7. You mean you don't think it's still relevant that some PM's went missing seven years ago? What if some long-lost member finally returns home after being stranded on a deserted island in a plane crash, logs on to the site for the first time this decade, so they can reply to the private message they received just before that fateful day, only to find that it's disappeared? How are they going to know what happened? I mean, his wife has married someone else, and he has lost the volleyball that kept them company all those years. Don't you think Tom Hanks has been through enough already? The least we can do is keep a sticky so he knows where his PMs went.
  8. Not really an airliner, but... The B/BS is the earlier model aircraft. The most prominent difference is the ordnance: R-40 and R-60 missiles and associated pylons. It also has analog instruments in the cockpit. This version can be built as a late-Soviet or Russian aircraft, or a Kazakh AF jet. The BM/BSM is a modernized version. It comes with R-73 and R-77 missiles and pylons. It also has digital instrument panels. It can only be built as a Russian aircraft - the modernization program started in 2010, with a few aircraft trickling through each year. In terms of other differences... The BM/BSM, kit #88003 was released first, so it's sort of the 'baseline' kit. The B/BS. kit #88008 was released next, and AMK added a second copy of the clear parts, with a yellow tint. They added seatbelts and a radar to the PE fret (though the radar isn't strictly accurate), and added instrument panel decals and canopy seals to the decal sheet. Then they released the BM/BSM 'deluxe edition', kit #88003-S, which included the additional tinted canopy (plus the clear), updated PE fret (with belts and radar) and updated decals (instrument panels and canopy seals), as well as die cast landing gear and pitot probe. They also released the 'extras' as an 'upgrade kit', #88003-U, for the initial BM/BSM release - so you could add the tinted canopy, revised PE, revised decals and die cast gear to your BM/BSM if it didn't have them. Lastly, they released *just* the die cast landing gear and pitot, kit #88003-8, so you could add these to your B/BS if you choose (since it already has the various updates). So, in terms of which version to buy, if you want a Soviet or Kazakh jet, get the B/BS, and the die cast landing gear if you want those parts. If you want the most modern version, get a BM/BSM; if you want all the extras, you can look for the deluxe edition kit, or the basic kit and the 'upgrade kit'; if you don't want the tinted canopy/pe belts/IP decals or metal landing gear, you're fine with just the basic BM/BSM kit.
  9. I'm trying to sort out a power circuit, so I can have something run off battery, recharge the battery, or run off a wall socket. Hoping there's an electrician who can check my wiring diagram and make sure it'll work - I don't want to backfeed any of the circuits, or fry the components. :D
  10. Well, the MiG-25 was supposed to be one of four (five?) new 1/48 subjects released in 2016, too. So the simple answer is, they've been a little over-ambitious in announcing their schedule, and while it would be great if they manage to pull it off, there's a good chance it won't make the published release date, so don't set your expectations too high. Sort of. AMK *are* the factory. They were a tooling shop that decided to get into the plastic model business after tooling some kits for another manufacturer. So they seem to have bumped themselves, because a(n external) paying customer has higher priority. But my hunch is, it's probably not done and just waiting to be installed in the presses. AMK have a fairly well established practice of posting Facebook updates as their projects hit major milestones. It's effective marketing, as it builds anticipation and enthusiasm, and it lets consumers feel like they have an inside track; but it also lets you gauge progress. And they haven't posted anything to suggest they've started cutting molds, let alone completed them. In fact, they haven't even posted anything to suggest they've completed design work on the kit. And while it's possible they've decided to completely change their policy and no longer provide substantive updates - maybe they've decided to ape Tamiya and just wait until the kit's ready to release, or maybe it's due to the health issues Martin was dealing with - going by past practices it seems more likely that they're still somewhere in the development or tooling stage. TL;DR: it's really hard to meet production deadlines on complicated projects, and even harder to meet them when the deadlines are optimistic. The kits will get here when they get here, so it's probably best not to get hung up on 'are we there yet', because its going to take some time. Build your stash and be excited when they DO hit the shelves.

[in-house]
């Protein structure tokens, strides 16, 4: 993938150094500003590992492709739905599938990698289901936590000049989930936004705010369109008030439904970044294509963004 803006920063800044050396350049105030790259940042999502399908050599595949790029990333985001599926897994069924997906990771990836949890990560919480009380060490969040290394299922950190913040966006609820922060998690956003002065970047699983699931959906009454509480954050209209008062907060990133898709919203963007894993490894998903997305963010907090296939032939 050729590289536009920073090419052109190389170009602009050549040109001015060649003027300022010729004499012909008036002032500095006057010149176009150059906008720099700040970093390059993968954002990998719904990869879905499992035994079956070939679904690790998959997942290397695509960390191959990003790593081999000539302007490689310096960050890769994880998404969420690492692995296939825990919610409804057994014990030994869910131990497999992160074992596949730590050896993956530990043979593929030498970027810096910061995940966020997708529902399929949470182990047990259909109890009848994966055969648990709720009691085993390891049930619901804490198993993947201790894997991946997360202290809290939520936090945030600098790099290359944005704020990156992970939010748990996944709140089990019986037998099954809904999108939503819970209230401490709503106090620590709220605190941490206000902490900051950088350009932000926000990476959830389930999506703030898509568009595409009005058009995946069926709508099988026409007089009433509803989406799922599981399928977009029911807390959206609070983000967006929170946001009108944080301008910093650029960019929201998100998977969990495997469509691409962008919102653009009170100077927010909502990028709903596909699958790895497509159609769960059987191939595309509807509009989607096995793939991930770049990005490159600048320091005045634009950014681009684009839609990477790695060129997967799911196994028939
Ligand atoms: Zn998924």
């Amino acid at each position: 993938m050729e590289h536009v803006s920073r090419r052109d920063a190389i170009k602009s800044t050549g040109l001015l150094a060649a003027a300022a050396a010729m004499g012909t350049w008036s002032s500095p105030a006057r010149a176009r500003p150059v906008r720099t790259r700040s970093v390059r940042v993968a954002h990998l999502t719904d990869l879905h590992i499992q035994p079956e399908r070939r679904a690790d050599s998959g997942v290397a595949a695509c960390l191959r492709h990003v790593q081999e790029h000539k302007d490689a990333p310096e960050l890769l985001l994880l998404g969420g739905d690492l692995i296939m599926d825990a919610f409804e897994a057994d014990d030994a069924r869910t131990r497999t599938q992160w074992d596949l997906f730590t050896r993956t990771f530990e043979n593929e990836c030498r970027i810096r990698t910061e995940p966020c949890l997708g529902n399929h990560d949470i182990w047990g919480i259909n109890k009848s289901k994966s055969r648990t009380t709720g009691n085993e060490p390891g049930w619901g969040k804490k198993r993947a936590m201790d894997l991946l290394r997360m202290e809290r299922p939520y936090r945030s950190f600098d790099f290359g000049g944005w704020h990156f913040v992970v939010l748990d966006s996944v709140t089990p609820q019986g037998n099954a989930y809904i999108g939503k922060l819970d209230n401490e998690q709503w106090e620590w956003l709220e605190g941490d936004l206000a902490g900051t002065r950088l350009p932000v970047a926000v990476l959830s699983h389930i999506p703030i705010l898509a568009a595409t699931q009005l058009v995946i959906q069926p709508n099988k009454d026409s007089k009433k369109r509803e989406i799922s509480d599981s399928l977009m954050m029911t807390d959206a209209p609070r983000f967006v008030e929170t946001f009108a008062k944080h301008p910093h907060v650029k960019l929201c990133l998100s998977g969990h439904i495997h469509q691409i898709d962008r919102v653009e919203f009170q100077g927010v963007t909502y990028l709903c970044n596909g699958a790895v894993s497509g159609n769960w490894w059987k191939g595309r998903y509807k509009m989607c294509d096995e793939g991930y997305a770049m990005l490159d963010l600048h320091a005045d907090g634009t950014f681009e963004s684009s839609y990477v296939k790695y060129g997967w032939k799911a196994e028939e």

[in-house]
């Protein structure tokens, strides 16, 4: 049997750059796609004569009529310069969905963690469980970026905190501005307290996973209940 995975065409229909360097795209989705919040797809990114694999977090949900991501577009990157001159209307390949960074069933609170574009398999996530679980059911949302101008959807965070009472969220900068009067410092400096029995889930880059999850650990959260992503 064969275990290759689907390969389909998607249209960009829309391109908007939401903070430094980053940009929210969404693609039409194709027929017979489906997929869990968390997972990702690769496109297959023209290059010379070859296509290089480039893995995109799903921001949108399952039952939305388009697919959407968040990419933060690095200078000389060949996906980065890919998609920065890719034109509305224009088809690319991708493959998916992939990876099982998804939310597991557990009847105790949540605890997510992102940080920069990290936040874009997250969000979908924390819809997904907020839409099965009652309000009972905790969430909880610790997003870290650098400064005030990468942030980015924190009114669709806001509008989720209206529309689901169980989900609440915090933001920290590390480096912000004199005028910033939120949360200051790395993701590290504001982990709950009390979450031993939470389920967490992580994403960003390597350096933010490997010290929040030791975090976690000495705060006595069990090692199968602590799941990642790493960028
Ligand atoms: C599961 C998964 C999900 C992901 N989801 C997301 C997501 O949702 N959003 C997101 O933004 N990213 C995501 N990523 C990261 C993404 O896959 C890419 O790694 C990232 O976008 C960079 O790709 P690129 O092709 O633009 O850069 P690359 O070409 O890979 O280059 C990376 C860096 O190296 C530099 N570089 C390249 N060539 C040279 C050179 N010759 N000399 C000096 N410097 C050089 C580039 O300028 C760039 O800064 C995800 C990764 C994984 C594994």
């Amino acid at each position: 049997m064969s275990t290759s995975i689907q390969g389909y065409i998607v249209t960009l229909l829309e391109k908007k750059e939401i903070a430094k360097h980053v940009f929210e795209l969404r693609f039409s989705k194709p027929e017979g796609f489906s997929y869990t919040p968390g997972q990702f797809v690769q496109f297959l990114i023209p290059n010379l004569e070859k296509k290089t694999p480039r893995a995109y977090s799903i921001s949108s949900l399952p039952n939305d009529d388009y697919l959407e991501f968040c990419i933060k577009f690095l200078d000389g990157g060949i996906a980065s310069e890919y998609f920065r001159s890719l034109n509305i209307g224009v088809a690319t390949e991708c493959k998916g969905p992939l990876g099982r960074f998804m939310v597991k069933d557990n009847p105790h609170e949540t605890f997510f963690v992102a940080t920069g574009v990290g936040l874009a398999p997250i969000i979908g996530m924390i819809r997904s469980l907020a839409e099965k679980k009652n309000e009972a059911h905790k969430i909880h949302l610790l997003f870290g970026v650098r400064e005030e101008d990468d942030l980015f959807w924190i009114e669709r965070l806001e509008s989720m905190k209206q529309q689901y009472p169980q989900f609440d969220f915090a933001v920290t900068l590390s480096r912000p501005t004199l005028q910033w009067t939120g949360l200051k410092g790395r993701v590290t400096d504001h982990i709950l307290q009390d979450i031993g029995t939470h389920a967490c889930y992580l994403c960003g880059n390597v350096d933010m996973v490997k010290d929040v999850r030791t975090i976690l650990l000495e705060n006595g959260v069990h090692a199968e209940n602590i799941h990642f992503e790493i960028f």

11. Any good references out there? Schematics/measured drawings? Or at least, relatively unskewed front view/side view/rear view photos?
  12. Yes, the bare plastic needs to be highly polished under MM Metalizers. As for re-coating, it shouldn't make a difference. You'll end up with a thicker film of paint, but it won't be any shinier.
  13. Blender isn't really CAD though, it's 3D Modeling. Works differently from the parametric drafting of Solidworks/Inventor/Sketchup, etc.
  14. Somewhere in general discussion in the last couple of weeks. Thread title was something like 'Japanese how its made' or similar.
  15. You should definitely get the tires. They're far and away the best part.